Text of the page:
Posts with tag: "Cait Munro"

December 21st, 2016

An Artist’s Life Manifesto: Marina Abramović’s Rules of Life, Solitude, and Silence

 

Abramović writes:

AN ARTIST’S CONDUCT IN HIS LIFE:

An artist should not lie to himself or others
An artist should not steal ideas from other artists
An artist should not compromise for himself or in regards to the art market
An artist should not kill other human beings
An artist should not make himself into an idol…
An artist should avoid falling in love with another artist

AN ARTIST’S RELATION TO SILENCE:

An artist has to understand silence
An artist has to create a space for silence to enter his work
Silence is like an island in the middle of a turbulent ocean

AN ARTIST’S RELATION TO SOLITUDE:

An artist must make time for the long periods of solitude
Solitude is extremely important
Away from home,
Away from the studio,
Away from family,
Away from friends
An artist should stay for long periods of time at waterfalls
An artist should stay for long periods of time at exploding volcanoes
An artist should stay for long periods of time looking at fast-running rivers
An artist should stay for long periods of time looking at the horizon where the ocean and sky meet
An artist should stay for long periods of time looking at the stars in the night sky

During our recent public conversation in San Francisco, Abramović shared three more life-rules she borrowed from her dear friends Lou Reed and Laurie Anderson:

1. Have a good bullshit detector.
2. Fear nothing and no one.
3. Be tender.

Instagram Photos that Offend Women & The Arts
Friday, May 30, 2014
By Cait Munro & Lisa Gizara
Pin It

By Cait MunroFriday, May 30, 2014 for Artnet

 


"Kara Walker‘s colossal, much-discussed work A Subtlety or the Marvelous Sugar Baby, commissioned by Creative Time and currently installed in Brooklyn’s Domino Sugar Refinery, has recently spawned some tasteless Instagram photos from people clearly missing the point of the work. Meant to serve as a commentary on the sugar cane trade, and a cultural critique of slavery and perceptions of black women throughout history, the work is part Sphinx, part racist Mammy stereotype, and is coated in sugar. It features exaggerated features including breasts, a bottom, and a vagina. As Walker told artnet News, “Nudity is a thing, apparently, that people have a problem with; not slavery, or racism, but female bodies, or bottoms.”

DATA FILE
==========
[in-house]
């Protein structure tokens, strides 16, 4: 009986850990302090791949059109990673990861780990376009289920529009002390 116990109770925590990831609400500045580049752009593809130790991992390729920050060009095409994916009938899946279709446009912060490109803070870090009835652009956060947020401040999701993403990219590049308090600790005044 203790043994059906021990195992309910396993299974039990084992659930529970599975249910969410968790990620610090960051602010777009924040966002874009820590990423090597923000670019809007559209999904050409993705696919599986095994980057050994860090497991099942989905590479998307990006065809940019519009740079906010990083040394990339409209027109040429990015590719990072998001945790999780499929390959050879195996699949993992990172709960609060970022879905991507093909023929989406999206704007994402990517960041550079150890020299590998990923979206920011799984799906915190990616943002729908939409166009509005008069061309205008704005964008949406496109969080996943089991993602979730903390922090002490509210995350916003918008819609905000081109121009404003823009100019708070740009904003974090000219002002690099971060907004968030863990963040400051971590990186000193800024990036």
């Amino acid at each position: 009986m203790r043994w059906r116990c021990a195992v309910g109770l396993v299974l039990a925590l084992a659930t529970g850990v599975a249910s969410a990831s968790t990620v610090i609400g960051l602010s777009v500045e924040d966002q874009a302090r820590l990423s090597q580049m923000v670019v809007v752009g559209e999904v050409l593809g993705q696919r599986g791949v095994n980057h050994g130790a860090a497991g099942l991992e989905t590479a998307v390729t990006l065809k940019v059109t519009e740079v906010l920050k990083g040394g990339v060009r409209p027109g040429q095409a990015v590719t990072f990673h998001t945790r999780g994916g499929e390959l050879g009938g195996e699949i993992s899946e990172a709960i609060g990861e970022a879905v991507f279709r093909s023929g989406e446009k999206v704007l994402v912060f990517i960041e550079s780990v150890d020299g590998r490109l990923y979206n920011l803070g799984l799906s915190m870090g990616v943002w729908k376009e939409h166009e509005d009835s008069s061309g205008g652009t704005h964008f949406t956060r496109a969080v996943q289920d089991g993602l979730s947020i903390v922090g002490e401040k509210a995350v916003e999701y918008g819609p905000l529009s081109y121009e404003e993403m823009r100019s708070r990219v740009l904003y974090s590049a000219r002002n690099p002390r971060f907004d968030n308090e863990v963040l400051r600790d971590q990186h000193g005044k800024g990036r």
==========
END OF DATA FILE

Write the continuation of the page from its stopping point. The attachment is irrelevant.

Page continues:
And sadly, she is correct. While few appear to have responded to the work with charges of indecency, some visitors have been unable to stop themselves from mocking and sexualizing the work, uploading photos pretending to cup its breasts or tongue its buttocks. This gross behavior has, understandably, struck a nerve with feminists and racial equality activists alike. Yesha Callahan of The Root writes, “History has shown us time and time again how a black woman’s body was (and sometimes still is) objectified. From the days of the slave trade to even having black butts on display in music videos, the black woman’s body seems to easily garner laughs and mockery, even if it’s made out of sugar.”

 

As woman myself-working in the arts for over 30 years I would add that all women's bodies, not just black women's bodies are constantly objectified by a mostly patriarchal and very primitive male mind-set. For the entire article please click below:

 

http://news.artnet.com/art-world/kara-walkers-sugar-sphinx-spawns-offensive-instagram-photos-29989?utm_campaign=artnetnews&utm_source=053014daily&utm_medium=email